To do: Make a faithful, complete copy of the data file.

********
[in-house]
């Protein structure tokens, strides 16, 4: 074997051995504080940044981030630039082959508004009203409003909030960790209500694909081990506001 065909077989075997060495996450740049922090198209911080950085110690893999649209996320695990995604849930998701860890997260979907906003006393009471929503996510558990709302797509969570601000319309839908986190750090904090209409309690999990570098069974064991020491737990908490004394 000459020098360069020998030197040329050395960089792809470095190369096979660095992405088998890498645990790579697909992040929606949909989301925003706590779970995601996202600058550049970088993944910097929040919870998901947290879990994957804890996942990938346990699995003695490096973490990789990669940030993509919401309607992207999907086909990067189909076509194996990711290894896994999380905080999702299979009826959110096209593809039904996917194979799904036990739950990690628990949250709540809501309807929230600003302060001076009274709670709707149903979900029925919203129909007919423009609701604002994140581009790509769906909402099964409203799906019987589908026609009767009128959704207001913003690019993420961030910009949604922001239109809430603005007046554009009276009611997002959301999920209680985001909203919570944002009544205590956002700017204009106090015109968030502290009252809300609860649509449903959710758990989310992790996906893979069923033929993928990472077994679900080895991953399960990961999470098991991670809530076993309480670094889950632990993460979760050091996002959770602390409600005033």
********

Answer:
[in-house]
């Protein structure tokens, strides 16, 4: 074997051995504080940044981030630039082959508004009203409003909030960790209500694909081990506001 065909077989075997060495996450740049922090198209911080950085110690893999649209996320695990995604849930998701860890997260979907906003006393009471929503996510558990709302797509969570601000319309839908986190750090904090209409309690999990570098069974064991020491737990908490004394 000459020098360069020998030197040329050395960089792809470095190369096979660095992405088998890498645990790579697909992040929606949909989301925003706590779970995601996202600058550049970088993944910097929040919870998901947290879990994957804890996942990938346990699995003695490096973490990789990669940030993509919401309607992207999907086909990067189909076509194996990711290894896994999380905080999702299979009826959110096209593809039904996917194979799904036990739950990690628990949250709540809501309807929230600003302060001076009274709670709707149903979900029925919203129909007919423009609701604002994140581009790509769906909402099964409203799906019987589908026609009767009128959704207001913003690019993420961030910009949604922001239109809430603005007046554009009276009611997002959301999920209680985001909203919570944002009544205590956002700017204009106090015109968030502290009252809300609860649509449903959710758990989310992790996906893979069923033929993928990472077994679900080895991953399960990961999470098991991670809530076993309480670094889950632990993460979760050091996002959770602390409600005033």